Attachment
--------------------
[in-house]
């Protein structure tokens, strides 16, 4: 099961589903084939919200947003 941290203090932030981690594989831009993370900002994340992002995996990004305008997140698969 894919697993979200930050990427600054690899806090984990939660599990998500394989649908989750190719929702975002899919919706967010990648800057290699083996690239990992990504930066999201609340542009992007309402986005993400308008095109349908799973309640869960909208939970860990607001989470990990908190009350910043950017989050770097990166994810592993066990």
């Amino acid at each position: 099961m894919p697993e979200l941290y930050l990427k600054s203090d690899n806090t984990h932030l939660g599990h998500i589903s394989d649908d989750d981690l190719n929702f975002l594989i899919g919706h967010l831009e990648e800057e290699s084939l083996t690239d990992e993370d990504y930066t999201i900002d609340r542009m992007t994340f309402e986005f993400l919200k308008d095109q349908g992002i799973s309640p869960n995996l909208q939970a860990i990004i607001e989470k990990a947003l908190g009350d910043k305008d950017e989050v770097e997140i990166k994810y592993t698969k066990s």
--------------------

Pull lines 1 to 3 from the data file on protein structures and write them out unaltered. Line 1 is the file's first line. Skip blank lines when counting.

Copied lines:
[in-house]
């Protein structure tokens, strides 16, 4: 099961589903084939919200947003 941290203090932030981690594989831009993370900002994340992002995996990004305008997140698969 894919697993979200930050990427600054690899806090984990939660599990998500394989649908989750190719929702975002899919919706967010990648800057290699083996690239990992990504930066999201609340542009992007309402986005993400308008095109349908799973309640869960909208939970860990607001989470990990908190009350910043950017989050770097990166994810592993066990």
């Amino acid at each position: 099961m894919p697993e979200l941290y930050l990427k600054s203090d690899n806090t984990h932030l939660g599990h998500i589903s394989d649908d989750d981690l190719n929702f975002l594989i899919g919706h967010l831009e990648e800057e290699s084939l083996t690239d990992e993370d990504y930066t999201i900002d609340r542009m992007t994340f309402e986005f993400l919200k308008d095109q349908g992002i799973s309640p869960n995996l909208q939970a860990i990004i607001e989470k990990a947003l908190g009350d910043k305008d950017e989050v770097e997140i990166k994810y592993t698969k066990s």